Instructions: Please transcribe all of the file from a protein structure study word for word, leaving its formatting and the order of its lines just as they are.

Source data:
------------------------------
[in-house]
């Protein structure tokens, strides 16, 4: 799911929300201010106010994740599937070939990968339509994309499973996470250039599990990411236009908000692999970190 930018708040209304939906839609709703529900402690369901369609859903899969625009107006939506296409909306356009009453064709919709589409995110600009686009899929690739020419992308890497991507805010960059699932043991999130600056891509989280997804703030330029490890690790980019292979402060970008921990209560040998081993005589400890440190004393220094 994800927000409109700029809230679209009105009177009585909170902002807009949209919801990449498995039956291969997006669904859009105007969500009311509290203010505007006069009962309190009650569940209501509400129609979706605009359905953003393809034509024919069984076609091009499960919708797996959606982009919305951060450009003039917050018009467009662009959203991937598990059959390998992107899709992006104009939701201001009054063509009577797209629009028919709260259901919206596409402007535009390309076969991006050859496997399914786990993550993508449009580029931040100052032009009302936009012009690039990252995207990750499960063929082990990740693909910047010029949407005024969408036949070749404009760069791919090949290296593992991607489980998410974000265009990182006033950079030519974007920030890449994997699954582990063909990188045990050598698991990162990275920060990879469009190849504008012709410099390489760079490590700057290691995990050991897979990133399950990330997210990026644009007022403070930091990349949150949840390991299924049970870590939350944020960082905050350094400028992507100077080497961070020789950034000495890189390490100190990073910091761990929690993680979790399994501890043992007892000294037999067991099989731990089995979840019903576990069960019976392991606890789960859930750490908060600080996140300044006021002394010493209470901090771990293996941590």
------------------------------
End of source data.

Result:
[in-house]
């Protein structure tokens, strides 16, 4: 799911929300201010106010994740599937070939990968339509994309499973996470250039599990990411236009908000692999970190 930018708040209304939906839609709703529900402690369901369609859903899969625009107006939506296409909306356009009453064709919709589409995110600009686009899929690739020419992308890497991507805010960059699932043991999130600056891509989280997804703030330029490890690790980019292979402060970008921990209560040998081993005589400890440190004393220094 994800927000409109700029809230679209009105009177009585909170902002807009949209919801990449498995039956291969997006669904859009105007969500009311509290203010505007006069009962309190009650569940209501509400129609979706605009359905953003393809034509024919069984076609091009499960919708797996959606982009919305951060450009003039917050018009467009662009959203991937598990059959390998992107899709992006104009939701201001009054063509009577797209629009028919709260259901919206596409402007535009390309076969991006050859496997399914786990993550993508449009580029931040100052032009009302936009012009690039990252995207990750499960063929082990990740693909910047010029949407005024969408036949070749404009760069791919090949290296593992991607489980998410974000265009990182006033950079030519974007920030890449994997699954582990063909990188045990050598698991990162990275920060990879469009190849504008012709410099390489760079490590700057290691995990050991897979990133399950990330997210990026644009007022403070930091990349949150949840390991299924049970870590939350944020960082905050350094400028992507100077080497961070020789950034000495890189390490100190990073910091761990929690993680979790399994501890043992007892000294037999067991099989731990089995979840019903576990069960019976392991606890789960859930750490908060600080996140300044006021002394010493209470901090771990293996941590």